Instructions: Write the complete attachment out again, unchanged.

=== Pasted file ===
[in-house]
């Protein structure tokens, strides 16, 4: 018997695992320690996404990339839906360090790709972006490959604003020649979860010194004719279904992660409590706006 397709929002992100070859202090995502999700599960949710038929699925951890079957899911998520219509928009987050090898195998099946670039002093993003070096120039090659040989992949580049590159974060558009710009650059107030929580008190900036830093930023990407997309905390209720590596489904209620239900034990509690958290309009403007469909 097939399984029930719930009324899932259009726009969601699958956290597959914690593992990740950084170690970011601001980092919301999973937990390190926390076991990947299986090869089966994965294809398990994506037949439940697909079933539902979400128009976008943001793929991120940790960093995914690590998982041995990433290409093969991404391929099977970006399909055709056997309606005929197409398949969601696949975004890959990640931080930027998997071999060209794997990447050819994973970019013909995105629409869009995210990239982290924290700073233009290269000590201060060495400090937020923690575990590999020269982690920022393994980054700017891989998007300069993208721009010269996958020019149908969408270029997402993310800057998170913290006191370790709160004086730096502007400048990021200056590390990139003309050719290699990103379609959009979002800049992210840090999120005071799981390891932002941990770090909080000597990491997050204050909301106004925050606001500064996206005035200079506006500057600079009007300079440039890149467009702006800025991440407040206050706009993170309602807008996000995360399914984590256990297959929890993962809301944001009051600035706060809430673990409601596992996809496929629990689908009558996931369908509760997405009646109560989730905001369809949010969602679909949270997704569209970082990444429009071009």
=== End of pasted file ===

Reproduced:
[in-house]
């Protein structure tokens, strides 16, 4: 018997695992320690996404990339839906360090790709972006490959604003020649979860010194004719279904992660409590706006 397709929002992100070859202090995502999700599960949710038929699925951890079957899911998520219509928009987050090898195998099946670039002093993003070096120039090659040989992949580049590159974060558009710009650059107030929580008190900036830093930023990407997309905390209720590596489904209620239900034990509690958290309009403007469909 097939399984029930719930009324899932259009726009969601699958956290597959914690593992990740950084170690970011601001980092919301999973937990390190926390076991990947299986090869089966994965294809398990994506037949439940697909079933539902979400128009976008943001793929991120940790960093995914690590998982041995990433290409093969991404391929099977970006399909055709056997309606005929197409398949969601696949975004890959990640931080930027998997071999060209794997990447050819994973970019013909995105629409869009995210990239982290924290700073233009290269000590201060060495400090937020923690575990590999020269982690920022393994980054700017891989998007300069993208721009010269996958020019149908969408270029997402993310800057998170913290006191370790709160004086730096502007400048990021200056590390990139003309050719290699990103379609959009979002800049992210840090999120005071799981390891932002941990770090909080000597990491997050204050909301106004925050606001500064996206005035200079506006500057600079009007300079440039890149467009702006800025991440407040206050706009993170309602807008996000995360399914984590256990297959929890993962809301944001009051600035706060809430673990409601596992996809496929629990689908009558996931369908509760997405009646109560989730905001369809949010969602679909949270997704569209970082990444429009071009």